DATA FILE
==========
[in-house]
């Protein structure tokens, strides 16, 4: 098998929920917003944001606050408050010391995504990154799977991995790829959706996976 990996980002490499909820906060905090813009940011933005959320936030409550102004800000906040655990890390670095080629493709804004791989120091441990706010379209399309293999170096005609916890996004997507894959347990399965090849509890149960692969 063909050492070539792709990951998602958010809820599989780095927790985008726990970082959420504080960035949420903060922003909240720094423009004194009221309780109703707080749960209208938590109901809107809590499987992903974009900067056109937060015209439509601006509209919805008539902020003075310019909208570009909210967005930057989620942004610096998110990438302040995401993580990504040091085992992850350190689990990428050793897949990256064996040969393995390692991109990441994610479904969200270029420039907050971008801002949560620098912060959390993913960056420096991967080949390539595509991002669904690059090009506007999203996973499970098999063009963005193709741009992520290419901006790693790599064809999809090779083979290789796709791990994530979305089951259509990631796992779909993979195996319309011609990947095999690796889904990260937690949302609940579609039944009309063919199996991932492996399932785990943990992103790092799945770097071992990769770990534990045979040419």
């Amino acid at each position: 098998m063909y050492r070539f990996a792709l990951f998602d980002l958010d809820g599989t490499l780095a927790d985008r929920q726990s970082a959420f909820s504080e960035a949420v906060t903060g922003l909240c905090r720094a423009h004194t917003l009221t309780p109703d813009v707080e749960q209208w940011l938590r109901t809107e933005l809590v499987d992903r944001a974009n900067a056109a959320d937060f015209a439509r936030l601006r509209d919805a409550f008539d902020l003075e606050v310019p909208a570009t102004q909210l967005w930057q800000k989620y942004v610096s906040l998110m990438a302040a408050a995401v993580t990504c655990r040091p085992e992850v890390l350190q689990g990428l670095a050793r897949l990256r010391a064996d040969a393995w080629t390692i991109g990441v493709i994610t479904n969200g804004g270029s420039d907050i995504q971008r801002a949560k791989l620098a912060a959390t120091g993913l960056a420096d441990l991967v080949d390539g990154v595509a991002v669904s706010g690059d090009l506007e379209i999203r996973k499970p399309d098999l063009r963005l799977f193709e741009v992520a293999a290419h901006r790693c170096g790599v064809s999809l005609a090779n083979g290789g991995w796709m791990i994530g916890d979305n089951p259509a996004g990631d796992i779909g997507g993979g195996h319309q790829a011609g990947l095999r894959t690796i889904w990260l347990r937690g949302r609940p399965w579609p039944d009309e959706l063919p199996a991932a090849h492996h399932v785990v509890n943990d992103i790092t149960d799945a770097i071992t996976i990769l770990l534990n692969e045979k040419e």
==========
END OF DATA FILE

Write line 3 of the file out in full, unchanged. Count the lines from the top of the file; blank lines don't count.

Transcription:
């Amino acid at each position: 098998m063909y050492r070539f990996a792709l990951f998602d980002l958010d809820g599989t490499l780095a927790d985008r929920q726990s970082a959420f909820s504080e960035a949420v906060t903060g922003l909240c905090r720094a423009h004194t917003l009221t309780p109703d813009v707080e749960q209208w940011l938590r109901t809107e933005l809590v499987d992903r944001a974009n900067a056109a959320d937060f015209a439509r936030l601006r509209d919805a409550f008539d902020l003075e606050v310019p909208a570009t102004q909210l967005w930057q800000k989620y942004v610096s906040l998110m990438a302040a408050a995401v993580t990504c655990r040091p085992e992850v890390l350190q689990g990428l670095a050793r897949l990256r010391a064996d040969a393995w080629t390692i991109g990441v493709i994610t479904n969200g804004g270029s420039d907050i995504q971008r801002a949560k791989l620098a912060a959390t120091g993913l960056a420096d441990l991967v080949d390539g990154v595509a991002v669904s706010g690059d090009l506007e379209i999203r996973k499970p399309d098999l063009r963005l799977f193709e741009v992520a293999a290419h901006r790693c170096g790599v064809s999809l005609a090779n083979g290789g991995w796709m791990i994530g916890d979305n089951p259509a996004g990631d796992i779909g997507g993979g195996h319309q790829a011609g990947l095999r894959t690796i889904w990260l347990r937690g949302r609940p399965w579609p039944d009309e959706l063919p199996a991932a090849h492996h399932v785990v509890n943990d992103i790092t149960d799945a770097i071992t996976i990769l770990l534990n692969e045979k040419e």